giant cell arteritis


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arteritis

 [ahr″ter-i´tis] (pl. arteri´tides)
inflammation of an artery.
aortic arch arteritis pulseless disease.
brachiocephalic arteritis pulseless disease.
cranial arteritis temporal arteritis.
giant cell arteritis temporal arteritis.
hemolytic arteritis, microangiopathic pulseless disease.
arteritis obli´terans endarteritis obliterans.
rheumatic arteritis generalized inflammation of arterioles and arterial capillaries occurring in rheumatic fever.
Takayasu's arteritis pulseless disease.
temporal arteritis a chronic vascular disease of unknown origin, occurring in the elderly, characterized by severe headache, fever, and accumulation of giant cells in the walls of medium-sized arteries, especially the temporal arteries. Ocular involvement may cause visual impairment or blindness.

tem·po·ral ar·te·ri·tis

[MIM*187360]
a subacute, granulomatous arteritis involving the external carotid arteries, especially the temporal artery; occurs in old people and may be manifested by constitutional symptoms, particularly severe headache, and sometimes sudden unilateral blindness. Erythrocyte sedimentation rate is always elevated. Shares many of the symptoms of polymyalgia rheumatica.
A condition that affects people > age 50, incidence 18:100,000/yr, characterised by arterial vasculitis; it can lead to blindness and/or stroke
Diagnosis Arterial biopsy
Management High dose corticosteroids

giant cell arteritis

Cranial arteritis, Horton's disease, temporal arteritis Neurology A condition that affects > age 50, incidence 18:100,000/yr, characterized by arterial vasculitis; it can lead to blindness and/or stroke Clinical New-onset headache, scalp tenderness, jaw claudication, polymyalgia rheumatica Diagnosis Arterial Bx Management High dose corticosteroids. See Vasculitis.

tem·po·ral ar·ter·i·tis

(tem'pŏr-ăl ahr'tĕr-ī'tis)
A subacute, granulomatous arteritis involving the external carotid arteries, especially the temporal artery; occurs in elderly people and may be manifested by constitutional symptoms, particularly severe headache, and sometimes sudden unilateral blindness. Shares many of the symptoms of polymyalgia rheumatica.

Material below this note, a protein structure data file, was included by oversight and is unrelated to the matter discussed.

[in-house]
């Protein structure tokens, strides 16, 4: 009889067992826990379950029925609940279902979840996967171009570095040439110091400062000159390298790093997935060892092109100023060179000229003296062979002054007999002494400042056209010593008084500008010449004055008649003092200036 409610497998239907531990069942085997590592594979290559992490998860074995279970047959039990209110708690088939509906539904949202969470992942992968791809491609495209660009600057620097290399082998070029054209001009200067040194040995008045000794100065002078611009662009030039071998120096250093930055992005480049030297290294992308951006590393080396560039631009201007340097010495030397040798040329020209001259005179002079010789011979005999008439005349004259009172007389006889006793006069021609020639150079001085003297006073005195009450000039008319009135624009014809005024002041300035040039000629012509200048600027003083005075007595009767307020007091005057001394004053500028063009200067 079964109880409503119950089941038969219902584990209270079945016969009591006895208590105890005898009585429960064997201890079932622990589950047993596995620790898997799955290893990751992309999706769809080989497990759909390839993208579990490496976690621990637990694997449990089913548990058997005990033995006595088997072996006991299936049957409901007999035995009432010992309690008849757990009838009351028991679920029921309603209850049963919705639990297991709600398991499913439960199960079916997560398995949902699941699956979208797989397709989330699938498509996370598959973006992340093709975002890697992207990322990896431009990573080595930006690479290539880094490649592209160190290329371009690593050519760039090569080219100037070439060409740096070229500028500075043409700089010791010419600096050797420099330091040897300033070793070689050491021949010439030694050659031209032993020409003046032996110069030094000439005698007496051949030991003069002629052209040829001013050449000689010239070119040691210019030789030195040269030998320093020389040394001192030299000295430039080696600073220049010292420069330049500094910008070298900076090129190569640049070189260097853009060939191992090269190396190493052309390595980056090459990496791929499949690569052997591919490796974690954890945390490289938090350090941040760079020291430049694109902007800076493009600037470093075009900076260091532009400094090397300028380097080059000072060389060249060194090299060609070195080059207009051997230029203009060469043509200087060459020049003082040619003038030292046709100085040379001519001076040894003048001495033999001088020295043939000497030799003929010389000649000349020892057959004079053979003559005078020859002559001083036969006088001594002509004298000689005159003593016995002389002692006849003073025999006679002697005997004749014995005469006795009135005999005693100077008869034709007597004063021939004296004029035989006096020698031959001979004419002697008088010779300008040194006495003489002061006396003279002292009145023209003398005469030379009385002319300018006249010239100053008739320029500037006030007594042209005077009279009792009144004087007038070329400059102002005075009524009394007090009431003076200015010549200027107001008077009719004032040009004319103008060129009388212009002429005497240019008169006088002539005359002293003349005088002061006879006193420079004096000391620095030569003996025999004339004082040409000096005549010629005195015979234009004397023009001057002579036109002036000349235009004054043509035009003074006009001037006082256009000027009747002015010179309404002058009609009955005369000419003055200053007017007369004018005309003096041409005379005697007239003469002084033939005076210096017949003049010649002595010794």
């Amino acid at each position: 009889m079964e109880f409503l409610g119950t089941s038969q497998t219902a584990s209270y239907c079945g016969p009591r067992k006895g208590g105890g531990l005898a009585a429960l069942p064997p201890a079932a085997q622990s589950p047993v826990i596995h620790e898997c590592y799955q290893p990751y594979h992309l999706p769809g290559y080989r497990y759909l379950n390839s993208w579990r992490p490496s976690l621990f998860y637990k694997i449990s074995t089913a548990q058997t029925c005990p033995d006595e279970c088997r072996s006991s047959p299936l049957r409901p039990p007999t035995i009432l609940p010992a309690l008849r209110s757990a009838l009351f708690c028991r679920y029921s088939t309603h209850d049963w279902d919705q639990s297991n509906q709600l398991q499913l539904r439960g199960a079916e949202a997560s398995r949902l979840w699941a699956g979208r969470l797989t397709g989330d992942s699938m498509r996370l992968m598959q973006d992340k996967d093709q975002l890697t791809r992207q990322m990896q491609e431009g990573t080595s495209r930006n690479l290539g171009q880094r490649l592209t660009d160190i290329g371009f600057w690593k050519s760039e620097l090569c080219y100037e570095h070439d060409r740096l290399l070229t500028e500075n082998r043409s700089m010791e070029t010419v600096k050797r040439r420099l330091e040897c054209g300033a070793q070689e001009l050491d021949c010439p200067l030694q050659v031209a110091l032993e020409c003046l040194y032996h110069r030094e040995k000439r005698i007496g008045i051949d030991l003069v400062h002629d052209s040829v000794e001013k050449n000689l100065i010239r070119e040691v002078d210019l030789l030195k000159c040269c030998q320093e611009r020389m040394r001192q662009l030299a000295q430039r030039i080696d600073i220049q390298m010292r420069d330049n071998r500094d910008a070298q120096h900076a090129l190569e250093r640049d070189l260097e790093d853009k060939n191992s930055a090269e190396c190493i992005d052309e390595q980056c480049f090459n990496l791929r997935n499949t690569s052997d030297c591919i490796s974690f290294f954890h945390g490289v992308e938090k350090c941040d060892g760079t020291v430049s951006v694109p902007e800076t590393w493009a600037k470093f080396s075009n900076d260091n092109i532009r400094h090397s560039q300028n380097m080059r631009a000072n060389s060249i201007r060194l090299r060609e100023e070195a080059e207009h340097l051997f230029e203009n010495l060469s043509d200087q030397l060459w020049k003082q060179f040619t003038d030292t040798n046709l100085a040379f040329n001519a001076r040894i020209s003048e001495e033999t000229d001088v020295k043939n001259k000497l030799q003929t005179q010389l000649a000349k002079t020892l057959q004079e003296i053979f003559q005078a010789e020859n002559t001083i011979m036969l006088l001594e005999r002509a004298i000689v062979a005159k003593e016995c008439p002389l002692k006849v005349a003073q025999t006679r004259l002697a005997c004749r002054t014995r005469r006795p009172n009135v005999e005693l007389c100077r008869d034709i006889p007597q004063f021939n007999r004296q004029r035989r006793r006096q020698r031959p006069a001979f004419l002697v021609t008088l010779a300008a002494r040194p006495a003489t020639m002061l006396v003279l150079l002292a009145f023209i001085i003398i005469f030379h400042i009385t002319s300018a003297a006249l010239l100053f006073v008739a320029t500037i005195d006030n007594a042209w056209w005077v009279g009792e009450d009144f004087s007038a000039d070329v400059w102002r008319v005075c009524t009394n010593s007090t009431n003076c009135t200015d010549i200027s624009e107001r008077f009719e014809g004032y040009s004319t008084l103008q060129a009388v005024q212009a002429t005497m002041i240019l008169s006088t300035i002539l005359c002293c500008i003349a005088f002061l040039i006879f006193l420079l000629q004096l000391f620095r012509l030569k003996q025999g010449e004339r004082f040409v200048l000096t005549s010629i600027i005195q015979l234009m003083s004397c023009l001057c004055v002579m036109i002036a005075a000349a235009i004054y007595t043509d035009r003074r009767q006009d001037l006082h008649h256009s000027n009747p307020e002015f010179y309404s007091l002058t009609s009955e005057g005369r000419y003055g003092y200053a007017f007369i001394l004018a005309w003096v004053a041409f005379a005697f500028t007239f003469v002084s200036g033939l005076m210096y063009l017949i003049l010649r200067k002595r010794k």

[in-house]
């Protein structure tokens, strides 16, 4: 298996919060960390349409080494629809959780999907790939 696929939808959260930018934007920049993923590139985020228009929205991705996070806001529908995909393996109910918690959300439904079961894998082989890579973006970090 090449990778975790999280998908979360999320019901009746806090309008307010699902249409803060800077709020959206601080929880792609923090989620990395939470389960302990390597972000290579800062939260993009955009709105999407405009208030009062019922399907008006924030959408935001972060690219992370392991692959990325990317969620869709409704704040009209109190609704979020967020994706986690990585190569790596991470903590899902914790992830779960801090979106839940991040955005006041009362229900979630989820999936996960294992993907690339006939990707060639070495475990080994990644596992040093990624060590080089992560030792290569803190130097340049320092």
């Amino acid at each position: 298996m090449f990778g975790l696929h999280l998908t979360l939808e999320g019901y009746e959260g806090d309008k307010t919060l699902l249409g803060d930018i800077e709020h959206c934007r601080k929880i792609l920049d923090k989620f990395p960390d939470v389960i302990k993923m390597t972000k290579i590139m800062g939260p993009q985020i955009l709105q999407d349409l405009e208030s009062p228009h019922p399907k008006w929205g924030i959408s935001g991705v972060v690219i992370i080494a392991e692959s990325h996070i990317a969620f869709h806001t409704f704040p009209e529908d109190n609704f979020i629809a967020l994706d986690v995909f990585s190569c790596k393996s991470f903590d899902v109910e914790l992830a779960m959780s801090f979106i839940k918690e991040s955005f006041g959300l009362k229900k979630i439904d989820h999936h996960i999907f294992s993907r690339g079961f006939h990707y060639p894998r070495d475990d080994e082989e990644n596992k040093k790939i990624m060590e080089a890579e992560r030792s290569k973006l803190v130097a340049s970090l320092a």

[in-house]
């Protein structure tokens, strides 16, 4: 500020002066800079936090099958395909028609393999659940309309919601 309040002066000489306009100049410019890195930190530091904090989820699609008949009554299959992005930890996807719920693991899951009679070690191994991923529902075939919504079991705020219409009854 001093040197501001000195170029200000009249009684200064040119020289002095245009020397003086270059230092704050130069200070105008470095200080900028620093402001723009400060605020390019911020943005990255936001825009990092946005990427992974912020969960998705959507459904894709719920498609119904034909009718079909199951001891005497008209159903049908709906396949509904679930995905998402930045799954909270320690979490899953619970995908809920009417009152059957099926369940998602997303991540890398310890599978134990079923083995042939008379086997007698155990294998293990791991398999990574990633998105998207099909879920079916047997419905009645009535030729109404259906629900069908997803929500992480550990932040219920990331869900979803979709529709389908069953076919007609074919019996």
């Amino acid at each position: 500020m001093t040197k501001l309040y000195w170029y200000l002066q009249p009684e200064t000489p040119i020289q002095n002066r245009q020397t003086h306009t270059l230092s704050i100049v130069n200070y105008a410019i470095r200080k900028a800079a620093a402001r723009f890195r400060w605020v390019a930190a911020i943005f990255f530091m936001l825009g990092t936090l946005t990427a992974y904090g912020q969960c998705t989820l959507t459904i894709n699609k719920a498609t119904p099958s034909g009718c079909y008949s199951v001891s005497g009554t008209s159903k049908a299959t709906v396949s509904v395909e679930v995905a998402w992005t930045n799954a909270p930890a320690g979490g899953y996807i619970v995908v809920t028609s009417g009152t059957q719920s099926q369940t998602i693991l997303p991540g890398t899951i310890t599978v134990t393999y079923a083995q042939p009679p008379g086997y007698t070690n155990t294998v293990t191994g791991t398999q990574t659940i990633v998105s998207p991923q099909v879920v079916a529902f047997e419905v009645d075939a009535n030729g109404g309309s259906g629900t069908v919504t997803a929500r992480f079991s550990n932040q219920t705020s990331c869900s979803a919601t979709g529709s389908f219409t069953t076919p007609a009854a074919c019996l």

Synonym(s): cranial arteritis, giant cell arteritis, Horton arteritis.

giant cell arteritis

See TEMPORAL ARTERITIS.

Giant cell arteritis

Also called temporal arteritis. A condition which causes the inflammation of temporal arteries. It can cause blindness when the inflammation effects the ophthalmic artery.

arteritis, temporal 

An inflammatory disease of the wall of arteries, mainly of the extracranial vessels, which occurs in people who are over 60 years of age. The condition is characterized by headache and pain in muscles and joints, such as those of the jaws, tender or non-pulsating temporal artery, and sometimes fever. A sudden loss of vision in one eye (amaurosis fugax) may occur in the first few weeks after the onset of the disease due to an occlusion of either the central retinal artery or of the short posterior ciliary arteries that supply the optic nerve. Prompt administration of systemic corticosteroids (e.g. hydrocortisone) has been found to be of great value in the management of this condition. Syn. giant cell arteritis (strictly speaking this term is usually reserved for a more generalized condition). See amaurosis fugax; ischaemic optic neuropathy; Adie's pupil.
References in periodicals archive ?
Correlation of interleukin-6 production and disease activity in polymyalgia rheumatica and giant cell arteritis. Arthritis Rheum 1993;36:1286-94.
Influence of traditional risk factors of atherosclerosis in the development of severe ischemic complications in giant cell arteritis. Medicine 2004;83:342-7.
For Sjogren's syndrome, lupus, giant cell arteritis, and scleroderma, study results are mixed or limited
(2.) Nuenninghoff DM, Matteson EL.The role of disease-modifying antirheumatic drugs in the treatment of giant cell arteritis. Clin Exp Rheumatol.
* Sudden, unilateral, painless--Central retinal vein/artery occlusion, giant cell arteritis, retinal detatchment and wet AMD
Rheumatic signs and manifestations of infective endocarditis were reported in some series of cases.[1-3] Infective endocarditis is reported to have a wide range of musculoskeletal symptoms varying from myalgia to PMR.[1-3] But mimicking of PMR by infective endocarditis is a very rare condition; for instance, it was reported as one in 110 patients in a series of studies published by Gonzolez-Juanatey et al.[3] In a nationwide French study of giant cell arteritis conducted on 400 patients, a case of initially misdiagnosed infective endocarditis is mentioned.[8] In a literature scan through the Medline search motor, we could find only a few case reports related to this topic.[3,9-12]
However, in a randomized, placebo-control study of 40 polymyalgia rheumatica patients, 6 with giant cell arteritis, the addition of methotrexate to corticosteroid treatment made no difference in time to remission, duration of remission, number of relapses, or cumulative dose of prednisone (Ann.
Polymyalgia rheumatica; giant cell arteritis; prednisone.
M2 PHARMA-May 23, 2017-US FDA approves first drug Actemra for treating giant cell arteritis
American College of Rheumatology : "Giant Cell Arteritis"
The most important therapeutic intervention is where the CRAO is associated with giant cell arteritis (GCA) and high dose systemic steroids must be administered before the fellow eye is affected.